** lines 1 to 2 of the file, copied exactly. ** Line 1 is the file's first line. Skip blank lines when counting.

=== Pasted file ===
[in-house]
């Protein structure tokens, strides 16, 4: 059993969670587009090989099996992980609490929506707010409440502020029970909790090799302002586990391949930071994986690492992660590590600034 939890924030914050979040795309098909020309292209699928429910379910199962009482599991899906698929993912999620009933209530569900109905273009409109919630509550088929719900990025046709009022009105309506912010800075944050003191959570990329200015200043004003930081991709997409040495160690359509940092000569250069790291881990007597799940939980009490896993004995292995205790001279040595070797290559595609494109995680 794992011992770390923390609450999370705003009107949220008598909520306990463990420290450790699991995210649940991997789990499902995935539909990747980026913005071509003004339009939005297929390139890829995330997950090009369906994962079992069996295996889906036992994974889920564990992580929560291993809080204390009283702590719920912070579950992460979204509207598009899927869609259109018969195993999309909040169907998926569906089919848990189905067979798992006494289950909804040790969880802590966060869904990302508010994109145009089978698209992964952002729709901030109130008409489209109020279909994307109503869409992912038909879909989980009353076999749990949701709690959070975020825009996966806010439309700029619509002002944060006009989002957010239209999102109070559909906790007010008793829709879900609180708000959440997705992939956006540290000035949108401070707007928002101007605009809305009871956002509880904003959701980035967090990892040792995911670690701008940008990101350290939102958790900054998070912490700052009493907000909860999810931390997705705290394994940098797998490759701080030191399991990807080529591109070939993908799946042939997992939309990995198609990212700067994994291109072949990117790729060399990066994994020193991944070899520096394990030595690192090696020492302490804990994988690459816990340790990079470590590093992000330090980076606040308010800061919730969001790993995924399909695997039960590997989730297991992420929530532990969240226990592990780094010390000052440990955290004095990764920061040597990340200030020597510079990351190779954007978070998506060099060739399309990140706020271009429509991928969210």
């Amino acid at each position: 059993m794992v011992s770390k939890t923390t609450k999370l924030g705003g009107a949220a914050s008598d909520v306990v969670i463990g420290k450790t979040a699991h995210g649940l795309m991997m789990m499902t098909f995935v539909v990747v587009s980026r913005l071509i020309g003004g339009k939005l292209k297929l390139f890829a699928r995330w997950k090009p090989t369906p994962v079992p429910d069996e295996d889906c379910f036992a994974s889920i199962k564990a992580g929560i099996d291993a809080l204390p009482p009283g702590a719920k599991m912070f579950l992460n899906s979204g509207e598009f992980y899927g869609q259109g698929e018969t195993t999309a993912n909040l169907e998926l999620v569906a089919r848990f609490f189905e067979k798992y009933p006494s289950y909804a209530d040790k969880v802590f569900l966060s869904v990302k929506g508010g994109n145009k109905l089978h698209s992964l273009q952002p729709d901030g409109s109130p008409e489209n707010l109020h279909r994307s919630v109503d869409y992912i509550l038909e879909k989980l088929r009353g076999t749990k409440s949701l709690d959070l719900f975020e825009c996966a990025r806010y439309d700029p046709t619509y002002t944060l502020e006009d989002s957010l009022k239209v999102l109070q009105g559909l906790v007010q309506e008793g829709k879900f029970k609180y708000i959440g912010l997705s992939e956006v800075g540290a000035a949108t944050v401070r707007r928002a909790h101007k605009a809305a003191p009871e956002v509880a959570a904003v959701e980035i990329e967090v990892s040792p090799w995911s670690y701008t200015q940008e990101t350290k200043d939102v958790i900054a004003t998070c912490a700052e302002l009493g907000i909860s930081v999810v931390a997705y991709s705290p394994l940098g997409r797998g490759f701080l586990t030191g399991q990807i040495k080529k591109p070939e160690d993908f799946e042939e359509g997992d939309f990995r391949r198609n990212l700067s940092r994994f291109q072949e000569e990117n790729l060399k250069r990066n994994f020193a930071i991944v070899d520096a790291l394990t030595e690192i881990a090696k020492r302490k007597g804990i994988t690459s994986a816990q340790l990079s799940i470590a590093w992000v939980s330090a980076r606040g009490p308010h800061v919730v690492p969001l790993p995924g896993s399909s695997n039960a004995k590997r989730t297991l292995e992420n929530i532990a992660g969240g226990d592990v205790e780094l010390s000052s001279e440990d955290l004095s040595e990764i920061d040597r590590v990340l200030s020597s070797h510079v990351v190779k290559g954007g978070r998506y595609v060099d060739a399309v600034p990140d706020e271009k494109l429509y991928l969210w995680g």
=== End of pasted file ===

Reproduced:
[in-house]
């Protein structure tokens, strides 16, 4: 059993969670587009090989099996992980609490929506707010409440502020029970909790090799302002586990391949930071994986690492992660590590600034 939890924030914050979040795309098909020309292209699928429910379910199962009482599991899906698929993912999620009933209530569900109905273009409109919630509550088929719900990025046709009022009105309506912010800075944050003191959570990329200015200043004003930081991709997409040495160690359509940092000569250069790291881990007597799940939980009490896993004995292995205790001279040595070797290559595609494109995680 794992011992770390923390609450999370705003009107949220008598909520306990463990420290450790699991995210649940991997789990499902995935539909990747980026913005071509003004339009939005297929390139890829995330997950090009369906994962079992069996295996889906036992994974889920564990992580929560291993809080204390009283702590719920912070579950992460979204509207598009899927869609259109018969195993999309909040169907998926569906089919848990189905067979798992006494289950909804040790969880802590966060869904990302508010994109145009089978698209992964952002729709901030109130008409489209109020279909994307109503869409992912038909879909989980009353076999749990949701709690959070975020825009996966806010439309700029619509002002944060006009989002957010239209999102109070559909906790007010008793829709879900609180708000959440997705992939956006540290000035949108401070707007928002101007605009809305009871956002509880904003959701980035967090990892040792995911670690701008940008990101350290939102958790900054998070912490700052009493907000909860999810931390997705705290394994940098797998490759701080030191399991990807080529591109070939993908799946042939997992939309990995198609990212700067994994291109072949990117790729060399990066994994020193991944070899520096394990030595690192090696020492302490804990994988690459816990340790990079470590590093992000330090980076606040308010800061919730969001790993995924399909695997039960590997989730297991992420929530532990969240226990592990780094010390000052440990955290004095990764920061040597990340200030020597510079990351190779954007978070998506060099060739399309990140706020271009429509991928969210």